Fall In-Season Superfoods to Recharge Dinner

Sep 14, 2023 Healthy Eating 7 MIN

Fall In-Season Superfoods to Recharge Dinner

Quick Scoop

  • Many fruits and vegetables reach peak harvest during the fall months, which means they’re abundant, at their most flavorful, and packed with nutrients.
  • Superfoods are nutrient-dense foods that are rich in vitamins, minerals, antioxidants, or other bioactive compounds.
  • Support your well-being and bring new energy to dinner time with fall’s versatile “superfoods”, many of which can be enjoyed fresh or cooked.

If the start of fall has you looking forward to sweater weather, colorful foliage, and pumpkins everywhere, we have one more thing to add to your list of autumn favorites: in-season produce. Fall is known as harvest season because this time of year brings an abundance of colorful, delicious, and extra nutritious fruits and vegetables.

Produce that is grown and harvested at its peak tastes better and offers more nutrition than foods grown outside their natural growing season. Eating seasonally gives you the advantage of enjoying the best flavors of the season while filling your plate with nutrient-dense choices.

Fall’s selection of superfoods pair perfectly with cozier dinner recipes, like warming pots of soup and chili, hearty salads, and sheet pan meals. Adding more fall in-season superfoods, like apples, roots vegetables, and squash, to your shopping list can make meals more vibrant and bring new energy to dinnertime. Here’s what to stock up on this autumn.

What are Superfoods?

Superfoods don’t have a science-based definition, but in general, the superfood label is given to nutrient-dense foods.

Despite the nickname, superfoods don’t have superpowers. What they do have is an impressive nutrient profile. Superfoods are rich in vitamins, minerals, and antioxidants that support physical and mental well-being. Superfoods also contain bioactive compounds, which also support overall health.

Some people believe that superfoods are exotic and expensive, but that’s not necessarily true. Your local grocers and farmers' markets are chock full of superfoods all year round. The trick to adding more superfoods to your diet is knowing what to shop for each season.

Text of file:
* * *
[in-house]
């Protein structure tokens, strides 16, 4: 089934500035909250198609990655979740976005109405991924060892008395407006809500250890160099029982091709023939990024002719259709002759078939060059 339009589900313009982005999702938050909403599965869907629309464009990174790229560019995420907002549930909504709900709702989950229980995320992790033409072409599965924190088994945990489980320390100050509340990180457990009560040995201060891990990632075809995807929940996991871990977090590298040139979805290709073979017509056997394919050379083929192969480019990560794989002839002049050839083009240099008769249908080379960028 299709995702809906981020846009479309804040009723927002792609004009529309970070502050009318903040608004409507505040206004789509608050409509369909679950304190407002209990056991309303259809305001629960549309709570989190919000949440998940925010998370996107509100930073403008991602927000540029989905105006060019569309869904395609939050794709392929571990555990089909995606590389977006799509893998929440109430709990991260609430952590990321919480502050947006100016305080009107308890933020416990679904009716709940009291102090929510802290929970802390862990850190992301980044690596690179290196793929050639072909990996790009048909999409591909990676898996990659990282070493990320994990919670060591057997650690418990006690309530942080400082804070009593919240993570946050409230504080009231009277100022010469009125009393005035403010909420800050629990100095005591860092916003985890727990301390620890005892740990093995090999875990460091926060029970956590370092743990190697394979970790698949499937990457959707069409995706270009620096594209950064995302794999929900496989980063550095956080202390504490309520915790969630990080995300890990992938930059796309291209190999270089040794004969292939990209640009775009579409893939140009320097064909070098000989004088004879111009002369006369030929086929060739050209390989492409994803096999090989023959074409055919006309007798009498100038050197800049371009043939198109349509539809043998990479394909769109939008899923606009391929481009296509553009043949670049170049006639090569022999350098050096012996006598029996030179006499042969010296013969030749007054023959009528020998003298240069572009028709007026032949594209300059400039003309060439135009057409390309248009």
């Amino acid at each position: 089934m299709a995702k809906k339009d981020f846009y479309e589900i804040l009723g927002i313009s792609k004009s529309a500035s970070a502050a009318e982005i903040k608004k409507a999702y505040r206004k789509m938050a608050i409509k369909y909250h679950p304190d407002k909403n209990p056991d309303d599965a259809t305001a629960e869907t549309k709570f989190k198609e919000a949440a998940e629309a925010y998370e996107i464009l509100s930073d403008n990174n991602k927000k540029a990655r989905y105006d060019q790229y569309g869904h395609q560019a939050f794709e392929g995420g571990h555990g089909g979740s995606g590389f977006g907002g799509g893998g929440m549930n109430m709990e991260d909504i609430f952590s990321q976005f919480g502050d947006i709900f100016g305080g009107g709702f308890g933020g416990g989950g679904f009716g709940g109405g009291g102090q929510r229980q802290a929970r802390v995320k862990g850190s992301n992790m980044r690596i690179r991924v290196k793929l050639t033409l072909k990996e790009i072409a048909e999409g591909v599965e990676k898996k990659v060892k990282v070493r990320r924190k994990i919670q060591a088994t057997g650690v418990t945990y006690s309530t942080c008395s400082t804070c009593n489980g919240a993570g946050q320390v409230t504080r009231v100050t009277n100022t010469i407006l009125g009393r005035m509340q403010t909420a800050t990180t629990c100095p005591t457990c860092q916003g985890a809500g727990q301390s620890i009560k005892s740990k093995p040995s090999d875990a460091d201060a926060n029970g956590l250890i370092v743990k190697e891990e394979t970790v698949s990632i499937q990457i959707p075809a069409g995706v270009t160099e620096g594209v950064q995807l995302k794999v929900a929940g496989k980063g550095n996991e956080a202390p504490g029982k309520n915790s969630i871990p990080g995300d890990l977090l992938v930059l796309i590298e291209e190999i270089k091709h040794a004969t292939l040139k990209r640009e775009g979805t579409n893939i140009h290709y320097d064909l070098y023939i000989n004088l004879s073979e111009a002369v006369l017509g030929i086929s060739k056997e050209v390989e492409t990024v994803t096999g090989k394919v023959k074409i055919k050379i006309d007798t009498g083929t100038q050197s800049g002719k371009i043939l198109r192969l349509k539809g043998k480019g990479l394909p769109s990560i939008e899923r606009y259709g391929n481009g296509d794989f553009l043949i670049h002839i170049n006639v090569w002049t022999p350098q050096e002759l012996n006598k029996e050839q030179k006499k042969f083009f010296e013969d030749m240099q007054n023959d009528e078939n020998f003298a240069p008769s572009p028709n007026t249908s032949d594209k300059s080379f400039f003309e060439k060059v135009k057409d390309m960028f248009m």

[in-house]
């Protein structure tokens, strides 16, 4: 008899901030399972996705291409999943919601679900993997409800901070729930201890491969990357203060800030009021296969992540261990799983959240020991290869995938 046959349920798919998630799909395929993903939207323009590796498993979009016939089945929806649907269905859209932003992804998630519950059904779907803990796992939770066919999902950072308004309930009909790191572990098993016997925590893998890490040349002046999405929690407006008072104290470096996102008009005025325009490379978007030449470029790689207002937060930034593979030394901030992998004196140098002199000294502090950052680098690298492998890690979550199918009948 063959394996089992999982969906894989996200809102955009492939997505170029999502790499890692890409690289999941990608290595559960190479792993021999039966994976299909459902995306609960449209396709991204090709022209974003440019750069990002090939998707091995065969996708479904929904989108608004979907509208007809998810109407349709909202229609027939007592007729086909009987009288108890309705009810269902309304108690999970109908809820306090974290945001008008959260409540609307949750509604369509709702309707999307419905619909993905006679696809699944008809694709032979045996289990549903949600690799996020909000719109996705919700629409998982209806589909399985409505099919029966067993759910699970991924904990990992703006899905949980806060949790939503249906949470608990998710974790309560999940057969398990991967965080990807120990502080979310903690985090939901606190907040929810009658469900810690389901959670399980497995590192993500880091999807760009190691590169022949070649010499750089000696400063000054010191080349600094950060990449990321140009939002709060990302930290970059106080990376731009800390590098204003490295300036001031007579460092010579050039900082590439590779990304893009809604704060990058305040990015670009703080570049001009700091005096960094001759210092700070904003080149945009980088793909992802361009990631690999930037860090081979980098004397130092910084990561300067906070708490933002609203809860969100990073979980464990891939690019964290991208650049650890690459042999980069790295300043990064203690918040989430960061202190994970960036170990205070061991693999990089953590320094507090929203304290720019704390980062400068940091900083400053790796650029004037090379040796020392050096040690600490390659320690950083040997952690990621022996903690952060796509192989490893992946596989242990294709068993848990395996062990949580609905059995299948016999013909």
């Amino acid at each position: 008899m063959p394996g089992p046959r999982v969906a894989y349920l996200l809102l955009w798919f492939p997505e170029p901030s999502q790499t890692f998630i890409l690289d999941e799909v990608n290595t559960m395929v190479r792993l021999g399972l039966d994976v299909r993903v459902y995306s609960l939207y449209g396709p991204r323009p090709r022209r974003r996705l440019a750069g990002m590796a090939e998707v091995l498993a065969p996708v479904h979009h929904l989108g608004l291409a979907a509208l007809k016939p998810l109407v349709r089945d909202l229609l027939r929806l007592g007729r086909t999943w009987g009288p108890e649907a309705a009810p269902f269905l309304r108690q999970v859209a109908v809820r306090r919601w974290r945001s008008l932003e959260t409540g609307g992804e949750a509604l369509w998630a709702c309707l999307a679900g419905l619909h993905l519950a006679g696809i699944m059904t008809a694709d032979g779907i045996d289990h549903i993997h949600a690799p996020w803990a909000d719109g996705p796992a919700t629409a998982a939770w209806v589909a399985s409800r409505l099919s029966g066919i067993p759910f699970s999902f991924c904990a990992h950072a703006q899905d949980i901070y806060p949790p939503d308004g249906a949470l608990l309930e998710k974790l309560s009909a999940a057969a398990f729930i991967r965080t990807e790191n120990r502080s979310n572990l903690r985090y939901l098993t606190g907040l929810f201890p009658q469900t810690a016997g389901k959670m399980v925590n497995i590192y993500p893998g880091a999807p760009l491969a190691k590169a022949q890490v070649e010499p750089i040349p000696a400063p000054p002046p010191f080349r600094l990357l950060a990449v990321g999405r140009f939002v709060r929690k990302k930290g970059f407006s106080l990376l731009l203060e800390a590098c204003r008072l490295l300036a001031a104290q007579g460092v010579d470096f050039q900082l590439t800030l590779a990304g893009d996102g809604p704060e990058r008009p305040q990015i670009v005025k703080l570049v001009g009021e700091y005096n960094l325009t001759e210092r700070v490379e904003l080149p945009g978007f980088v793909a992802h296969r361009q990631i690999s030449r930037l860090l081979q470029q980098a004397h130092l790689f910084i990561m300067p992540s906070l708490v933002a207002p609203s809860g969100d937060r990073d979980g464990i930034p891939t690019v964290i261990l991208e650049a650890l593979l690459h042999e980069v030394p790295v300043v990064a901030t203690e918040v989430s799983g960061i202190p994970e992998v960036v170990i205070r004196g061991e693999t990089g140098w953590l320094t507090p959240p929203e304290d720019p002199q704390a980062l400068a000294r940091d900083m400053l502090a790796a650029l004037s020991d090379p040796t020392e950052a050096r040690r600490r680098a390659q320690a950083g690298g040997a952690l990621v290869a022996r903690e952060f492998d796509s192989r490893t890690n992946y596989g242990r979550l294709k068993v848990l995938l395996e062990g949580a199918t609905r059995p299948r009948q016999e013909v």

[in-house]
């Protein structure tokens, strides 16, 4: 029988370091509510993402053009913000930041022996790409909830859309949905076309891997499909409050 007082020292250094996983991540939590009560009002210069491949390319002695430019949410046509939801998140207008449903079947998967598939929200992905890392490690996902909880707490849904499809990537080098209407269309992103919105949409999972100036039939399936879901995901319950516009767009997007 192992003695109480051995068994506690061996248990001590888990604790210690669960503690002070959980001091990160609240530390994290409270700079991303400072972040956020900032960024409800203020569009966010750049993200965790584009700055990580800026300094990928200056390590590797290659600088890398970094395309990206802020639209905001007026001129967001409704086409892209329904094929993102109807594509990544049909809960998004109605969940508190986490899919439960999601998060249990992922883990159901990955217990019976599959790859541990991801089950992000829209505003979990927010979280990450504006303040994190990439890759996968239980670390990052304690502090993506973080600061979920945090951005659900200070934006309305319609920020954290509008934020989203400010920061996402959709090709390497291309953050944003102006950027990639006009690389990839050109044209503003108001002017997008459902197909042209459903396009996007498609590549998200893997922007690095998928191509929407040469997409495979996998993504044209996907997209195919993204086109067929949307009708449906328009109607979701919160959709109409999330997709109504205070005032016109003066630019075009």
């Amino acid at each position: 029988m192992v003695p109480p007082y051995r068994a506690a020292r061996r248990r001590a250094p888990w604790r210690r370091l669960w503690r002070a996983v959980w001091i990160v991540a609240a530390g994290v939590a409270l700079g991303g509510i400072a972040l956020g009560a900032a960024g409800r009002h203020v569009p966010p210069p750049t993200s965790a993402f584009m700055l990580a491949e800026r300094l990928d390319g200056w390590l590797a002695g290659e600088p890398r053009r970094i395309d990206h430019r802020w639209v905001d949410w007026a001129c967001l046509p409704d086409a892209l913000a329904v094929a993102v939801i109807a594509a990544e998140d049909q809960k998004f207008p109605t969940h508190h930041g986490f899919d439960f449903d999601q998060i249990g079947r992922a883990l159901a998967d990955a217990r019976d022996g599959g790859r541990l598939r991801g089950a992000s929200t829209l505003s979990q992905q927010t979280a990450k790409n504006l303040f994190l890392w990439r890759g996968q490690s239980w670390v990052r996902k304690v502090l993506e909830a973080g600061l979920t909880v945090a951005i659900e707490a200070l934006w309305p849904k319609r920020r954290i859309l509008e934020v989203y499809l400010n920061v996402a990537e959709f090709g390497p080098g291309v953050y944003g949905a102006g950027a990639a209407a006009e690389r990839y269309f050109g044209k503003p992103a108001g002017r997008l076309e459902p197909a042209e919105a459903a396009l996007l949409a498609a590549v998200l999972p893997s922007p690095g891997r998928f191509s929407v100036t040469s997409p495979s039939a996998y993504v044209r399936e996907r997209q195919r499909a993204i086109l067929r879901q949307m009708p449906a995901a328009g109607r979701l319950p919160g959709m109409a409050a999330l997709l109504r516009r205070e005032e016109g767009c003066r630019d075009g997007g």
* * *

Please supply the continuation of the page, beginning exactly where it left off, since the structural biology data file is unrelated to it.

Read More: Superfoods for Gut Health to Support Digestion

Fall In-Season Superfoods

Choosing in-season superfoods offers maximum nutrition benefits. Just one serving of some fall superfoods can help you meet your daily requirements for certain nutrients.

Here are six tasty fall superfoods to pile on your plate this season.

Apples

One medium apple packs over 4 grams of fiber to support digestive health and 11% of the Vitamin A you need in a day.[1] Apples also contain naturally occuring antioxidants such as catechin and quercetin. Most of the antioxidants in apples are found in the skins, so enjoy whole apples in your recipes for a health boost.[2]

From tart to sweet, there’s a variety of apples to match every culinary use you can dream up. They make a delicious snack on their own, but apples can also bring fruity flavor and texture to dinner.

Cut apples into wedges and roast with sliced onions and pork chops on a sheet pan. Try mixing some grated apples into ground chicken with an egg, some breadcrumbs, and herbs for baked apple-chicken meatballs. Don’t forget apples add a crave-worthy crunch to salads; toss chopped apples with leafy greens, and pecans or pumpkin seeds for an easy harvest salad.

Beets

Beets are rich in Folate, which is a B vitamin that’s essential for cell growth and development. [3] Folate also plays a role in healthy blood cell production and is essential during pregnancy for normal fetal development. Folic Acid is a form of Folate used in fortified foods and dietary supplements.[4]

Beets get their vibrant, jewel-toned color from pigments called betalains, which also have antioxidant properties. These antioxidants help fight oxidative stress in the body. Beets are also a source of natural nitrates. Your body converts nitrates into nitric oxide, which supports healthy blood flow. Eating beets can help support normal blood pressure and blood flow during physical activity.[5]